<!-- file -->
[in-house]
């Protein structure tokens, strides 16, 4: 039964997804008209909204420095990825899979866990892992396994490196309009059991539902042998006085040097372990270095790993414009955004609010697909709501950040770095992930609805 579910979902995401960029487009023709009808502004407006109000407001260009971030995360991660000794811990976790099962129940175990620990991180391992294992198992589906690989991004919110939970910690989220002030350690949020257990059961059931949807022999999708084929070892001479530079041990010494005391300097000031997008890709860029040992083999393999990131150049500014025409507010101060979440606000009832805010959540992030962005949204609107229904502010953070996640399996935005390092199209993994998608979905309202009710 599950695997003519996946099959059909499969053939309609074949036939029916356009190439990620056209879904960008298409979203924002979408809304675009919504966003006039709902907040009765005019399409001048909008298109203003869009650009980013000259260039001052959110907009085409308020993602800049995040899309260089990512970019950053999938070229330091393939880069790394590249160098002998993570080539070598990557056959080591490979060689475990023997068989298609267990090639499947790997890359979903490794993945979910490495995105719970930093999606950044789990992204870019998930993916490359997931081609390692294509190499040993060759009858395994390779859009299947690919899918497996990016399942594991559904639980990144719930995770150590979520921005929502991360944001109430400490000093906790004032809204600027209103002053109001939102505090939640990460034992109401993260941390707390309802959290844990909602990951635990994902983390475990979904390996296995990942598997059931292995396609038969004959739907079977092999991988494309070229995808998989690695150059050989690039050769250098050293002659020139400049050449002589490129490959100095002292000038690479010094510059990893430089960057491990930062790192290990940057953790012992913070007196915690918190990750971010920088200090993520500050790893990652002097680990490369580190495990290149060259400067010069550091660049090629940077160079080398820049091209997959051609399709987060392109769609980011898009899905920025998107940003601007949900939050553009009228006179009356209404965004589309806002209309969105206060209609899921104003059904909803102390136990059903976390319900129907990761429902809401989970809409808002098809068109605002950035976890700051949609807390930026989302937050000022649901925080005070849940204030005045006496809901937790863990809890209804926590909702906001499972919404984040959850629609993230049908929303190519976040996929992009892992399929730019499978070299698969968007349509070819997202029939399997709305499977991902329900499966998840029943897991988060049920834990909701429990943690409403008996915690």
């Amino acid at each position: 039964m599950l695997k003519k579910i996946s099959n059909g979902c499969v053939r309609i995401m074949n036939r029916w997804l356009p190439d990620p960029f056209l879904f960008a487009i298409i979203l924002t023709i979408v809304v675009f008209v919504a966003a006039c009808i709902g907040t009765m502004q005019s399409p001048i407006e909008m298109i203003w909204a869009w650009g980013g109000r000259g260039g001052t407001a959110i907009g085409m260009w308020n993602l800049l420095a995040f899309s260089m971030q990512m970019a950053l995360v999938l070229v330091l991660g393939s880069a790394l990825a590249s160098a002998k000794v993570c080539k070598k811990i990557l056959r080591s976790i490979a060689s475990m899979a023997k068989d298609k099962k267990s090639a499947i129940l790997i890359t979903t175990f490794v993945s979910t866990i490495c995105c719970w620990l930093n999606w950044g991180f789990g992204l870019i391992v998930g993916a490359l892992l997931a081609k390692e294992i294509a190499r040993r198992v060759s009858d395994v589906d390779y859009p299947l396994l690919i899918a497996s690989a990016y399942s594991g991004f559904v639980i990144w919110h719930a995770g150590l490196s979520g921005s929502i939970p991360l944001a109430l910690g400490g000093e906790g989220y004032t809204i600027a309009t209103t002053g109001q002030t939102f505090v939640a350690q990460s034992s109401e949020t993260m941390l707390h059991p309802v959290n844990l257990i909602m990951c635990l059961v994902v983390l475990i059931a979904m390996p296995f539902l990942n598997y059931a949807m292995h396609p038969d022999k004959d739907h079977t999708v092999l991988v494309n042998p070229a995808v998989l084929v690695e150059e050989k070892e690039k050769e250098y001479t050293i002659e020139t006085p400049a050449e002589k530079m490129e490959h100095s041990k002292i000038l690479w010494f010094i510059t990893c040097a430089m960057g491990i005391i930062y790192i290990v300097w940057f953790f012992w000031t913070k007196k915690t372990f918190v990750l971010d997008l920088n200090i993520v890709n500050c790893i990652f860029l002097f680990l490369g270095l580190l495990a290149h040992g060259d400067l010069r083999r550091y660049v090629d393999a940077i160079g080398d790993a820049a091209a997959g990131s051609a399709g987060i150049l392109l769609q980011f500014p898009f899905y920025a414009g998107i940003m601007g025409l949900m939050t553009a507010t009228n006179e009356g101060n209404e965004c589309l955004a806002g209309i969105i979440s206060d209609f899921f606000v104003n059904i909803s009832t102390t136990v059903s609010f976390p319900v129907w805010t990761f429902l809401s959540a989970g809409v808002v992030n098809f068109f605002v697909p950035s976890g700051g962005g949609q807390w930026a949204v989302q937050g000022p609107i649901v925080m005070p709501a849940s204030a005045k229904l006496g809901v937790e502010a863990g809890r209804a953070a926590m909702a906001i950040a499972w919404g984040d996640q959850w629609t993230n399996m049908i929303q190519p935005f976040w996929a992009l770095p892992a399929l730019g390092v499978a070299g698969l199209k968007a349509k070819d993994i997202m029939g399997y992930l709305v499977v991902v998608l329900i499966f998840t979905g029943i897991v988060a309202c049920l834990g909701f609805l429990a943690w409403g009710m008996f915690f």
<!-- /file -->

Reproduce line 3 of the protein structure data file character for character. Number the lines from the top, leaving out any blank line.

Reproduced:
């Amino acid at each position: 039964m599950l695997k003519k579910i996946s099959n059909g979902c499969v053939r309609i995401m074949n036939r029916w997804l356009p190439d990620p960029f056209l879904f960008a487009i298409i979203l924002t023709i979408v809304v675009f008209v919504a966003a006039c009808i709902g907040t009765m502004q005019s399409p001048i407006e909008m298109i203003w909204a869009w650009g980013g109000r000259g260039g001052t407001a959110i907009g085409m260009w308020n993602l800049l420095a995040f899309s260089m971030q990512m970019a950053l995360v999938l070229v330091l991660g393939s880069a790394l990825a590249s160098a002998k000794v993570c080539k070598k811990i990557l056959r080591s976790i490979a060689s475990m899979a023997k068989d298609k099962k267990s090639a499947i129940l790997i890359t979903t175990f490794v993945s979910t866990i490495c995105c719970w620990l930093n999606w950044g991180f789990g992204l870019i391992v998930g993916a490359l892992l997931a081609k390692e294992i294509a190499r040993r198992v060759s009858d395994v589906d390779y859009p299947l396994l690919i899918a497996s690989a990016y399942s594991g991004f559904v639980i990144w919110h719930a995770g150590l490196s979520g921005s929502i939970p991360l944001a109430l910690g400490g000093e906790g989220y004032t809204i600027a309009t209103t002053g109001q002030t939102f505090v939640a350690q990460s034992s109401e949020t993260m941390l707390h059991p309802v959290n844990l257990i909602m990951c635990l059961v994902v983390l475990i059931a979904m390996p296995f539902l990942n598997y059931a949807m292995h396609p038969d022999k004959d739907h079977t999708v092999l991988v494309n042998p070229a995808v998989l084929v690695e150059e050989k070892e690039k050769e250098y001479t050293i002659e020139t006085p400049a050449e002589k530079m490129e490959h100095s041990k002292i000038l690479w010494f010094i510059t990893c040097a430089m960057g491990i005391i930062y790192i290990v300097w940057f953790f012992w000031t913070k007196k915690t372990f918190v990750l971010d997008l920088n200090i993520v890709n500050c790893i990652f860029l002097f680990l490369g270095l580190l495990a290149h040992g060259d400067l010069r083999r550091y660049v090629d393999a940077i160079g080398d790993a820049a091209a997959g990131s051609a399709g987060i150049l392109l769609q980011f500014p898009f899905y920025a414009g998107i940003m601007g025409l949900m939050t553009a507010t009228n006179e009356g101060n209404e965004c589309l955004a806002g209309i969105i979440s206060d209609f899921f606000v104003n059904i909803s009832t102390t136990v059903s609010f976390p319900v129907w805010t990761f429902l809401s959540a989970g809409v808002v992030n098809f068109f605002v697909p950035s976890g700051g962005g949609q807390w930026a949204v989302q937050g000022p609107i649901v925080m005070p709501a849940s204030a005045k229904l006496g809901v937790e502010a863990g809890r209804a953070a926590m909702a906001i950040a499972w919404g984040d996640q959850w629609t993230n399996m049908i929303q190519p935005f976040w996929a992009l770095p892992a399929l730019g390092v499978a070299g698969l199209k968007a349509k070819d993994i997202m029939g399997y992930l709305v499977v991902v998608l329900i499966f998840t979905g029943i897991v988060a309202c049920l834990g909701f609805l429990a943690w409403g009710m008996f915690f």